The Billion Dollar Mind feat. Rick Macci and Nivedita Uberoi Jerath | Aspen Funds
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The Billion Dollar Mind feat. Rick Macci and Nivedita Uberoi Jerath


Legendary tennis coach Rick Macci and co-author Nivedita Uberoi Jerath discuss the mindset that separates regular individuals from world champions. From coaching Serena and Venus Williams, discover their winning strategies in this insightful episode.


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Connect with Nivedita Uberoi Jerath on LinkedIn


Invest Like a Billionaire podcast is sponsored by Aspen Funds which focuses on macro-driven alternative investments for accredited investors.

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Unlocking Your Potential: The Power of Networking

Rick Macci: If you want to improve your net worth, you have to improve your net worth. You got to branch out. And explore opportunities by just meeting people and being around that environment. You can’t stay in that cocoon unless you want to get what you put into it. So you got to network. You have to be around other people.

It could be one word, one sentence, one person that could make you millions of dollars and you have no idea that’s around the corner. You have no idea. It’s amazing. And now if you don’t have the time, I don’t like that excuse. Because a winner finds a way, and a loser makes an excuse, and you find the time.

Introducing the Invest Like a Billionaire Podcast

Ben Fraser: This is the Invest Like a Billionaire podcast, where we uncover the alternative investments and strategies that billionaires use to grow wealth. The tools and tactics you’ll learn from this podcast will make you a better investor, and help you build legacy wealth. Join us as we dive into the world of alternative investments, uncover strategies of the ultra wealthy, discuss economics and interview successful investors.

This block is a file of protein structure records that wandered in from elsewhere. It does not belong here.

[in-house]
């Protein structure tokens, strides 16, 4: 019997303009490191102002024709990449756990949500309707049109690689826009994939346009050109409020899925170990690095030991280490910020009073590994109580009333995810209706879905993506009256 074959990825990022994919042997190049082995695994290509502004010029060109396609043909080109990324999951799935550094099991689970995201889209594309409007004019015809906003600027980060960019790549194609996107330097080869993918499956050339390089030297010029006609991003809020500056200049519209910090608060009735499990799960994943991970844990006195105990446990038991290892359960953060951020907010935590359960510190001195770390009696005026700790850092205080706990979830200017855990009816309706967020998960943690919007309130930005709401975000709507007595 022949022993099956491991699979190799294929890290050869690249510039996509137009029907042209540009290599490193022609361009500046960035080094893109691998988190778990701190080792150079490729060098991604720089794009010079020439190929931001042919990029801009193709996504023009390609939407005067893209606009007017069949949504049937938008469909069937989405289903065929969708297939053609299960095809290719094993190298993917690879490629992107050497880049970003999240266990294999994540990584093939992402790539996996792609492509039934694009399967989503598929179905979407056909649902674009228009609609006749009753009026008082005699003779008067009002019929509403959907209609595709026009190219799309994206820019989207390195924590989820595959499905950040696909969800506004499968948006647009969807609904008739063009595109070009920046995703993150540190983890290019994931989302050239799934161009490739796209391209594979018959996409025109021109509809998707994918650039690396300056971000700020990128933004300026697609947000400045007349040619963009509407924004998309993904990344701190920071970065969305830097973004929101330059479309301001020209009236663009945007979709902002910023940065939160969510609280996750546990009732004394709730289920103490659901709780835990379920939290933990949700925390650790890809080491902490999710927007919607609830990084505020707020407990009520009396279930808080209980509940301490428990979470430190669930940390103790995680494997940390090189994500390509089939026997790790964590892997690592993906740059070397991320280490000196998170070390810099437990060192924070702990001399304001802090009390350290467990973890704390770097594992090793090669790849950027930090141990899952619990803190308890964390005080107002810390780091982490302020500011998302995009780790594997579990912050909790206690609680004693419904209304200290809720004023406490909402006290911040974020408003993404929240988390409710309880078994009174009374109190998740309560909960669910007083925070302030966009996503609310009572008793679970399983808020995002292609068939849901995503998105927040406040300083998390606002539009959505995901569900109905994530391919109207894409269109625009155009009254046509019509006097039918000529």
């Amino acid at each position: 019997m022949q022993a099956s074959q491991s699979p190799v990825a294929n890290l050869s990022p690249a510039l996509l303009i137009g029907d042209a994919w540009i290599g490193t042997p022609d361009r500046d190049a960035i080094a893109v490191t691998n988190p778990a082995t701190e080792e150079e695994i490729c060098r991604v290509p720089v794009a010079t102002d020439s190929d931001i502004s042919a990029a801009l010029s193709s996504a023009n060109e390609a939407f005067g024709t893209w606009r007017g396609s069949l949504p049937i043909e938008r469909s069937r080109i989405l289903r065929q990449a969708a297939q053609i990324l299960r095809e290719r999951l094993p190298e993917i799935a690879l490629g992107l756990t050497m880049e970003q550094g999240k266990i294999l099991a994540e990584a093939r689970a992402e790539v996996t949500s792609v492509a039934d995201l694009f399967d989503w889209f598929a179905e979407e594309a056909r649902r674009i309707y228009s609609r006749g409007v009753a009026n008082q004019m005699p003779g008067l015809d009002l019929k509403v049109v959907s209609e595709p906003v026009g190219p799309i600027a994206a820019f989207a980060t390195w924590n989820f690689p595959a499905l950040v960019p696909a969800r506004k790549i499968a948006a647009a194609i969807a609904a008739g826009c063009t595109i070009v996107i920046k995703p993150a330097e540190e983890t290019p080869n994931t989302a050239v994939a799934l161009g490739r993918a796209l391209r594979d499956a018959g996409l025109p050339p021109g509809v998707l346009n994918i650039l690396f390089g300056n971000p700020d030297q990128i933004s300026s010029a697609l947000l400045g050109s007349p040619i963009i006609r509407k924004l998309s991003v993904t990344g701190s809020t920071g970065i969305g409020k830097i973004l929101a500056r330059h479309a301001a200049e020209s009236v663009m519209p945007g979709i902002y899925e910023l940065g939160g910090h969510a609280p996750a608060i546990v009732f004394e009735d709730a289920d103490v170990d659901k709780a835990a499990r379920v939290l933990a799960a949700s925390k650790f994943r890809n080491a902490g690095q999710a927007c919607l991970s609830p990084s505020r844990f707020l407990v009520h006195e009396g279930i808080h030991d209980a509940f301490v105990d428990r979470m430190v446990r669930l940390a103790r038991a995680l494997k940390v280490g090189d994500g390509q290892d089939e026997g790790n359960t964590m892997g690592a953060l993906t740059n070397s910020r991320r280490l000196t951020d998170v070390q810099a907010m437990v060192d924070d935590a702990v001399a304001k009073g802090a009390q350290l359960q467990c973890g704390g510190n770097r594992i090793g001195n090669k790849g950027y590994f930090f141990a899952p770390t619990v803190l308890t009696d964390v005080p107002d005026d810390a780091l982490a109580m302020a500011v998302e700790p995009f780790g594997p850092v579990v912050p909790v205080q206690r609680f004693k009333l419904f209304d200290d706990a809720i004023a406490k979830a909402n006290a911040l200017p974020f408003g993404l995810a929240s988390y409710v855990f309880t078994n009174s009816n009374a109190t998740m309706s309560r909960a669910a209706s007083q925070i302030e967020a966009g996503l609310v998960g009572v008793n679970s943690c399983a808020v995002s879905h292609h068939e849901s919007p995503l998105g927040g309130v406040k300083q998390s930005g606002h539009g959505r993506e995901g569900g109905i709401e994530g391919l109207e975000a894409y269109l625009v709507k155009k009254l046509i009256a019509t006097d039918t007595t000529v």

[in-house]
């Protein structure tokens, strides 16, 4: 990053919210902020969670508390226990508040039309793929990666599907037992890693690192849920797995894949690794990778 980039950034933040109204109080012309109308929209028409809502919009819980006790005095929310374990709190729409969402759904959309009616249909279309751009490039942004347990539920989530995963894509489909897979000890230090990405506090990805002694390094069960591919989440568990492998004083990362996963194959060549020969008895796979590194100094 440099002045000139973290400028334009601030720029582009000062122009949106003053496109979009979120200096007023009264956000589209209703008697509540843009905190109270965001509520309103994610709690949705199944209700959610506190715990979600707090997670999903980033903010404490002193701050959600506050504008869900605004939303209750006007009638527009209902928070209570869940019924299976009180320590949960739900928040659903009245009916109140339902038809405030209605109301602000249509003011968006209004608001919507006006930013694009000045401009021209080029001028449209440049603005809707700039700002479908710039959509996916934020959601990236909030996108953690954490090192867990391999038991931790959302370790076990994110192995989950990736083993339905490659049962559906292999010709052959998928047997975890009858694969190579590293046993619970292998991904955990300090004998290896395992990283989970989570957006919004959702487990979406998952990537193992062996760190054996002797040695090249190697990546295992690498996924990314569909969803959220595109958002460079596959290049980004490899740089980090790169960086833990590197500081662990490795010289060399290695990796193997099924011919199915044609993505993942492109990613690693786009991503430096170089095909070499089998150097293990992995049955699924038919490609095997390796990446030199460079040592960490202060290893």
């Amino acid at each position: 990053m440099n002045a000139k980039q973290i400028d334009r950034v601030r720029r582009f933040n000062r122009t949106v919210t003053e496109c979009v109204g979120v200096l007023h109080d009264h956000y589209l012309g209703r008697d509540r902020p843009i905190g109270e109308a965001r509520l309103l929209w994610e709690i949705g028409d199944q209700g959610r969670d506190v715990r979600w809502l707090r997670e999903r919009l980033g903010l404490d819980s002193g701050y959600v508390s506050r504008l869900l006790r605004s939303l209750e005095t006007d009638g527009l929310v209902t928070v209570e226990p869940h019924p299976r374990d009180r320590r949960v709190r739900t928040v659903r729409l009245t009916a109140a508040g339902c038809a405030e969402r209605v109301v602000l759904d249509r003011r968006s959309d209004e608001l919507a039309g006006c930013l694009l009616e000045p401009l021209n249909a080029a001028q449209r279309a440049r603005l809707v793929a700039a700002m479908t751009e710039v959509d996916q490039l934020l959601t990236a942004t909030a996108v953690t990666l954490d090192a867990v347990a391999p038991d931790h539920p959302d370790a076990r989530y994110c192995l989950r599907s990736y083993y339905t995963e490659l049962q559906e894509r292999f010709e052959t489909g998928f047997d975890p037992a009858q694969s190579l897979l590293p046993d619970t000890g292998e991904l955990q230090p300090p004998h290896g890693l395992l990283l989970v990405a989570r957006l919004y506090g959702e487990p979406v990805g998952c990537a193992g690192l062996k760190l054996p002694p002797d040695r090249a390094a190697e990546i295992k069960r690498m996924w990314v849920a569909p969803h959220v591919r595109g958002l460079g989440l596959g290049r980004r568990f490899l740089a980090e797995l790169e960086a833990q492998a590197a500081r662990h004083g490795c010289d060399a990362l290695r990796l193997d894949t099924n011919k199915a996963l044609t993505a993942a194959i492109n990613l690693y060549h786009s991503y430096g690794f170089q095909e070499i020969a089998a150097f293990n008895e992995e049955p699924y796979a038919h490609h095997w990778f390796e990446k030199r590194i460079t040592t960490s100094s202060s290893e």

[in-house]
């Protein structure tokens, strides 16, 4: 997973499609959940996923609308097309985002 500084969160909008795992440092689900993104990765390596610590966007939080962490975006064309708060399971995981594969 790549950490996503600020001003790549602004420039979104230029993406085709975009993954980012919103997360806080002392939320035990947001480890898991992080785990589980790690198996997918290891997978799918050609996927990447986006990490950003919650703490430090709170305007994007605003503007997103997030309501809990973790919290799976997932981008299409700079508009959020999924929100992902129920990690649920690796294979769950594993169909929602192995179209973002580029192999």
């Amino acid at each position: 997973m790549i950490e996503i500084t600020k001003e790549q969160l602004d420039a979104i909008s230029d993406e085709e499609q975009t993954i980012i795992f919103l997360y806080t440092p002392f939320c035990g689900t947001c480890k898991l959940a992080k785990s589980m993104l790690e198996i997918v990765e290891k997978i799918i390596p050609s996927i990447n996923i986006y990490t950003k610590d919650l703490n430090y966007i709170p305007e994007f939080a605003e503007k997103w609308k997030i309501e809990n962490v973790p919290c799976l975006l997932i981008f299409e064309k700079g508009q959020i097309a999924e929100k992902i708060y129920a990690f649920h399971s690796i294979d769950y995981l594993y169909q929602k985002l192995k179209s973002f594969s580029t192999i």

Welcome back to the Invest Like a Billionaire podcast. 

Special Guests: Rick Macci and Niva Jerath Share Their Journey

Ben Fraser: I’m your host Ben Fraser and very excited about today’s guest. Plural, we have Rick Macci and Niva Jerath, they are teamed up and they have written an awesome book called Billion Dollar Mind. And when I first saw what they had put together to come on the podcast tours, I was very intrigued obviously with the connection of the billionaire, but we’ve also been doing more episodes focused more on mindset recently and how that kind of impacts us as investors, impacts us as business owners.

How we can continue to improve and grow and learn and break through ceilings. And if you don’t know who Rick is, he is famously the coach for Serena and Venus Williams and has been a tennis and a tennis coach. And one of the premier coaches for And Rick, he didn’t probably want me to tell this, but he charges 800 an hour for a lesson.

So you guys get a very valuable next hour for free. 

Rick Macci: For you, since we’re doing the podcast, I’m going 7. 99. All right. 

Ben Fraser: Oh, wow. Okay. That’s a good deal. We’ll just put your Venmo and the show notes at the end. People can get in and not be outdone. We have Neva, who is a Harvard educated neurologist.

And as I said, they’ve teamed up to write a book called Billion Dollar Minds. So Neva, Rick, welcome to the podcast. Thanks for coming on. 

Rick Macci: Yeah. Thanks for having us. It’ll be a lot of fun. 

Ben Fraser: Absolutely. 

The Mental Game: Insights from a Tennis Coach and a Neurologist

Ben Fraser: So we have a lot to cover, but for those that maybe are less familiar with both your backgrounds, how about you each take a minute and just share a little bit about your background and what you’re up to now.

Niva Jerath: Yeah. So a brief background, I guess I. I grew up in Georgia and I played tennis when I was a kid before I went to Harvard and Rick was my coach, so that was a fun experience. I always worked on mental strength my whole life. There was no way I could do anything or we, anybody can do anything without positivity and being able to have a strong mind and it was something that I just found fascinating.

I think about it when I play tennis. I, mental strength was a key component to my game. So I was able to win because nothing would bother me no matter what. I would never lose the positivity, the focus affirmations throughout every single day. I, throughout my career. So I play tennis. I worked with Greg and then I went to Harvard for undergrad and then continued my education.